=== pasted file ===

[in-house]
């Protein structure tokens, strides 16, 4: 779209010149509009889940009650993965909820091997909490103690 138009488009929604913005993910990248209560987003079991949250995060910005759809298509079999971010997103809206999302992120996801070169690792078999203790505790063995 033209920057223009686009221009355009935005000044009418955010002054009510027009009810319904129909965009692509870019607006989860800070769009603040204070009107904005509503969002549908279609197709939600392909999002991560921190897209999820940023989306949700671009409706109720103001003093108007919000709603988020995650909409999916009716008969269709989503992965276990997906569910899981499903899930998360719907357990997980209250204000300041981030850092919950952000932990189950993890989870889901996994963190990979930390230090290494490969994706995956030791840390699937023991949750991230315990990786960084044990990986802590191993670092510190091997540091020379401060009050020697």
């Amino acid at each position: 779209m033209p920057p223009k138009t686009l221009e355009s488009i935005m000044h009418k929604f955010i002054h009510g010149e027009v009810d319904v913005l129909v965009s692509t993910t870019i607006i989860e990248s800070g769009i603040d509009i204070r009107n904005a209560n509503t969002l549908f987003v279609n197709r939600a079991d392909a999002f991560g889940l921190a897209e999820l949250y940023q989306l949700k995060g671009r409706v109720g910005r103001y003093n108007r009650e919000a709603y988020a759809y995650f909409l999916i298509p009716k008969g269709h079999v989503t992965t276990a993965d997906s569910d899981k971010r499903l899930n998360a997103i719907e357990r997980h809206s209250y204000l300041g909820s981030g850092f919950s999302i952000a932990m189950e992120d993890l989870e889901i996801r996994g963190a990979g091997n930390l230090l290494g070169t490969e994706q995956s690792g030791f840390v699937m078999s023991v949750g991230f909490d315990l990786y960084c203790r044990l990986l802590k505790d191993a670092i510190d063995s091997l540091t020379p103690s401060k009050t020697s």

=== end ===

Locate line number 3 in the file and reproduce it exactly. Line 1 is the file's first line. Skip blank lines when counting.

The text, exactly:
């Amino acid at each position: 779209m033209p920057p223009k138009t686009l221009e355009s488009i935005m000044h009418k929604f955010i002054h009510g010149e027009v009810d319904v913005l129909v965009s692509t993910t870019i607006i989860e990248s800070g769009i603040d509009i204070r009107n904005a209560n509503t969002l549908f987003v279609n197709r939600a079991d392909a999002f991560g889940l921190a897209e999820l949250y940023q989306l949700k995060g671009r409706v109720g910005r103001y003093n108007r009650e919000a709603y988020a759809y995650f909409l999916i298509p009716k008969g269709h079999v989503t992965t276990a993965d997906s569910d899981k971010r499903l899930n998360a997103i719907e357990r997980h809206s209250y204000l300041g909820s981030g850092f919950s999302i952000a932990m189950e992120d993890l989870e889901i996801r996994g963190a990979g091997n930390l230090l290494g070169t490969e994706q995956s690792g030791f840390v699937m078999s023991v949750g991230f909490d315990l990786y960084c203790r044990l990986l802590k505790d191993a670092i510190d063995s091997l540091t020379p103690s401060k009050t020697s």